I’m not gonna lie. Twitter was the best I could do this past weekend. I walked in the hotel with 10 minutes to spare and didn’t stop moving moving and grooving beer until my head hit the pillow Sunday night. The conference was packed with information on both the computer side and the beer side of the beer blogging life, and being the way I am, I simply decided to ruminate and pull together a series of post-event posts.
So quick funny beer geek story: In the 10 minutes I had from walking into the hotel to the start of the conference, I checked into the hotel and the conference, dumped off my luggage and hit the bar for a quick, first pint. I walk up to the bar and see someone has ordered an Odell’s Cutthroat Porter, a beer I love. I says to the bartender, who hasn’t spent much time in that role, I’m guessing: “I’ll have an Odell’s Porter.”
He goes to the cooler, only to discover that they’re fresh out. He comes back to me and apologizes and then recommends an Odell’s 90 Shilling, because “they’re very similar.”
Pretty funny geekside joke. Anyway…
I’m not going to give you a play-by-play. You can go back and read the Twitter feed for that. I’ll just say that where the content was concerned, there was a lot to take away, and my fire has been rekindled for some of the thoughts, plans and ideas that have been floating in the back of my mind for many months. And I wish I were a little more computer-geeky to be able to more capably enact a few of them.
I enjoyed hearing hearing Jay Brooks and Julia Hertz and all of the speakers, but I thought I’d stroll back to Greg Koch’s words for comment. Like everyone in the room, Koch recognizes the emerging influence of beer blogs. He encouraged bloggers to take the message of Beer Wars a step further and engage in a little investigative blogging to help expose unethical and illegal tactics found within the industry–strong arm tactics which usually put smaller breweries at a disadvantage.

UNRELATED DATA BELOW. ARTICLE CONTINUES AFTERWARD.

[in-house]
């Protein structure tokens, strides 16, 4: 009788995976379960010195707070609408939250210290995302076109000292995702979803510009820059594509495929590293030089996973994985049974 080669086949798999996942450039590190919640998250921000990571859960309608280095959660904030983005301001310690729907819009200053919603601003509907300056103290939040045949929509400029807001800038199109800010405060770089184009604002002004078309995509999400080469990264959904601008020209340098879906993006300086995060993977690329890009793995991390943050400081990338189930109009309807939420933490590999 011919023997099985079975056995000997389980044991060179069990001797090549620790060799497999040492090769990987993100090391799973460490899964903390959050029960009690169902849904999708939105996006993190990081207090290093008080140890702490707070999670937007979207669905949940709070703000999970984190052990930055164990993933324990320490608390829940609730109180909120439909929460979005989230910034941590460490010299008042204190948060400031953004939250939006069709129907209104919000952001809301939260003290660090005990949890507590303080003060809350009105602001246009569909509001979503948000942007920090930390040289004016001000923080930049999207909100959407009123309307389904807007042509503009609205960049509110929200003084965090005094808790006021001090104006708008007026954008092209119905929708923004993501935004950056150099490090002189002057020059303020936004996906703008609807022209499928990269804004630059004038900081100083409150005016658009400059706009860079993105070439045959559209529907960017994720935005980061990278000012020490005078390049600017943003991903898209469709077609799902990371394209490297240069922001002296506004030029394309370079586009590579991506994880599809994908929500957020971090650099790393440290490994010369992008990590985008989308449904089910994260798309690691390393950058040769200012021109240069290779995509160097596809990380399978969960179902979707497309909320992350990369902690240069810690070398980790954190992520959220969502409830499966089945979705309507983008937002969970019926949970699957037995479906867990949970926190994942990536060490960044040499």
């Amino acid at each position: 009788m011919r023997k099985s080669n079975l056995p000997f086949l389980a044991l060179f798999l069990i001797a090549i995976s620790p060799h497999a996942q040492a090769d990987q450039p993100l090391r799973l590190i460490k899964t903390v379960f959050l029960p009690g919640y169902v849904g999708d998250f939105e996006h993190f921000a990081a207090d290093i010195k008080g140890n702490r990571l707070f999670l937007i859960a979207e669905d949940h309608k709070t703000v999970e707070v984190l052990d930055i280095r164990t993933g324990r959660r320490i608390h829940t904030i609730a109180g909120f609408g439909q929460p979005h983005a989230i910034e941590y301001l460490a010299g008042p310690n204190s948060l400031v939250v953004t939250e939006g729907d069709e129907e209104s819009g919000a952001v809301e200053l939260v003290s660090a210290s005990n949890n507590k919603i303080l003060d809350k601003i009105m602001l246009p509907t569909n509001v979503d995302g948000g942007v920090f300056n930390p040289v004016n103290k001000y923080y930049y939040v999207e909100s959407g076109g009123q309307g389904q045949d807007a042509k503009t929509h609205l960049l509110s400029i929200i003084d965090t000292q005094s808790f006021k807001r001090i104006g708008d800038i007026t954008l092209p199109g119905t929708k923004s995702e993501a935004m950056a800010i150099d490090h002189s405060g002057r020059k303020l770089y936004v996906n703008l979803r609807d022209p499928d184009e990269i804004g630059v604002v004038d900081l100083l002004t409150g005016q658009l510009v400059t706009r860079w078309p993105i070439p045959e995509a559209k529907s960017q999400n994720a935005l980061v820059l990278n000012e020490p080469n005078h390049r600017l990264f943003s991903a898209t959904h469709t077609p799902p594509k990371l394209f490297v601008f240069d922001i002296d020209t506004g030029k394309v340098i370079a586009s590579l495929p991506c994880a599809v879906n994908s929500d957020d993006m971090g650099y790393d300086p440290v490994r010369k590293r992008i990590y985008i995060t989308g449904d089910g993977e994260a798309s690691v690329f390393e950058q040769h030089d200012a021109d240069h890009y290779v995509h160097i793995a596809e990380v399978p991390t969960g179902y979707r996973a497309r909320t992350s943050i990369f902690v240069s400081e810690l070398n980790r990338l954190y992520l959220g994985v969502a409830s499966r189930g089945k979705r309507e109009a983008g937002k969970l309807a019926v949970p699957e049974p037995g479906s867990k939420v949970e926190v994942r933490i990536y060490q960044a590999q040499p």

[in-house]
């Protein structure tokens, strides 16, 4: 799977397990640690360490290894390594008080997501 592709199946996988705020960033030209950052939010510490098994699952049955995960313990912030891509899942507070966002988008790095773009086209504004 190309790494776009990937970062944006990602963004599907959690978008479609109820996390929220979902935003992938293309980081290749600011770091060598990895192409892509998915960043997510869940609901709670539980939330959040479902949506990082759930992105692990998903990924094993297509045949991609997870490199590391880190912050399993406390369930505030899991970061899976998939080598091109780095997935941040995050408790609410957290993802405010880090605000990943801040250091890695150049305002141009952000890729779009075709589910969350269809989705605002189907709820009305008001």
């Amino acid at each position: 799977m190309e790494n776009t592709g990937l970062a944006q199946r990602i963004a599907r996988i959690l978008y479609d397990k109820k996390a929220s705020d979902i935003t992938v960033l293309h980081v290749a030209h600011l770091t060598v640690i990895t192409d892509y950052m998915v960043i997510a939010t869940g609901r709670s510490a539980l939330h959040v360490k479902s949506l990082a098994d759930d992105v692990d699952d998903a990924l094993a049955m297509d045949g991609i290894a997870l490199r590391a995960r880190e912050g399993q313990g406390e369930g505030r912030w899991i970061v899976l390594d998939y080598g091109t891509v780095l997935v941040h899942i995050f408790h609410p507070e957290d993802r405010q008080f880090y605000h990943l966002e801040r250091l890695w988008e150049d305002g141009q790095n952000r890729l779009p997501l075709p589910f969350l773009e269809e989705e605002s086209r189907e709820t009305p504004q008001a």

Having worked in the industry, I kept whispering amen, brother as Koch sited behaviors such as giving away free merchandise and free kegs of beer (after buying four, for example). While state laws vary, these actions are generally no-nos.
As he spoke, I was reminded of a few of experiences I had while working in a restaurant a couple of years back, so I thought I’d share those links:
Testing, Testing (and getting testy?) talks a little about the hassle it was to get craft beers placed from Doll Distributing out of Des Moines and Council Bluffs, Iowa.
Off KILT er Experience hits on a second experience with the same distributor, one that I see picking up a few craft beer accounts only to sit on them.
Information does not trickle down from the guy at the top, who signs the contracts with the brewers, down to the rep on the streets. Contrary to the norm, I found myself providing the rep with information and samples on the beers I wanted. In both of the situations mentioned above, I had to call the brewers themselves to get assistance. They were grateful for the help on the ground and both helped the slow wheels get to turning.
Stay tuned for more on BBC10…